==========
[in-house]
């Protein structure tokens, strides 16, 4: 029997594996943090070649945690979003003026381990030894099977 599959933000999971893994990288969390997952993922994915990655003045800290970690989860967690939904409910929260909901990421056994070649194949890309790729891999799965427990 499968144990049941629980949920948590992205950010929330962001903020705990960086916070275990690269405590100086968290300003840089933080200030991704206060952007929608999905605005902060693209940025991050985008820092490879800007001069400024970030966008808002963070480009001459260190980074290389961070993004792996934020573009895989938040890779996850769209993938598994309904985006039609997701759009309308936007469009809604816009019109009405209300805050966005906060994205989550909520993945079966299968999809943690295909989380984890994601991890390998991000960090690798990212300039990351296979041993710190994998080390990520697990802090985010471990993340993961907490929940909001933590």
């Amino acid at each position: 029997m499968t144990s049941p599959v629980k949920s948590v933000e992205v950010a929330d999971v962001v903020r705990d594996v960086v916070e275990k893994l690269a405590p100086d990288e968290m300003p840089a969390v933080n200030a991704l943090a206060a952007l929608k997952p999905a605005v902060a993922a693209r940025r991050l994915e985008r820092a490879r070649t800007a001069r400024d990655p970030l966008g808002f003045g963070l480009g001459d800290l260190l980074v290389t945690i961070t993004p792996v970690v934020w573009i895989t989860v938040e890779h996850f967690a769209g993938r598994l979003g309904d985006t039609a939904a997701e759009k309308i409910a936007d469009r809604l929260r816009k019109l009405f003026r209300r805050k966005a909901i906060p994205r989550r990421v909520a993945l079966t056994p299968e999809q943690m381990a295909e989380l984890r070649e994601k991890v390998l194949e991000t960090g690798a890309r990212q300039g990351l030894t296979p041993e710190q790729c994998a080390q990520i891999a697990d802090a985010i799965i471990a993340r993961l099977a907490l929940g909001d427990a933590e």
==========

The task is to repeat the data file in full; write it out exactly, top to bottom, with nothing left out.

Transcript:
[in-house]
């Protein structure tokens, strides 16, 4: 029997594996943090070649945690979003003026381990030894099977 599959933000999971893994990288969390997952993922994915990655003045800290970690989860967690939904409910929260909901990421056994070649194949890309790729891999799965427990 499968144990049941629980949920948590992205950010929330962001903020705990960086916070275990690269405590100086968290300003840089933080200030991704206060952007929608999905605005902060693209940025991050985008820092490879800007001069400024970030966008808002963070480009001459260190980074290389961070993004792996934020573009895989938040890779996850769209993938598994309904985006039609997701759009309308936007469009809604816009019109009405209300805050966005906060994205989550909520993945079966299968999809943690295909989380984890994601991890390998991000960090690798990212300039990351296979041993710190994998080390990520697990802090985010471990993340993961907490929940909001933590």
């Amino acid at each position: 029997m499968t144990s049941p599959v629980k949920s948590v933000e992205v950010a929330d999971v962001v903020r705990d594996v960086v916070e275990k893994l690269a405590p100086d990288e968290m300003p840089a969390v933080n200030a991704l943090a206060a952007l929608k997952p999905a605005v902060a993922a693209r940025r991050l994915e985008r820092a490879r070649t800007a001069r400024d990655p970030l966008g808002f003045g963070l480009g001459d800290l260190l980074v290389t945690i961070t993004p792996v970690v934020w573009i895989t989860v938040e890779h996850f967690a769209g993938r598994l979003g309904d985006t039609a939904a997701e759009k309308i409910a936007d469009r809604l929260r816009k019109l009405f003026r209300r805050k966005a909901i906060p994205r989550r990421v909520a993945l079966t056994p299968e999809q943690m381990a295909e989380l984890r070649e994601k991890v390998l194949e991000t960090g690798a890309r990212q300039g990351l030894t296979p041993e710190q790729c994998a080390q990520i891999a697990d802090a985010i799965i471990a993340r993961l099977a907490l929940g909001d427990a933590e």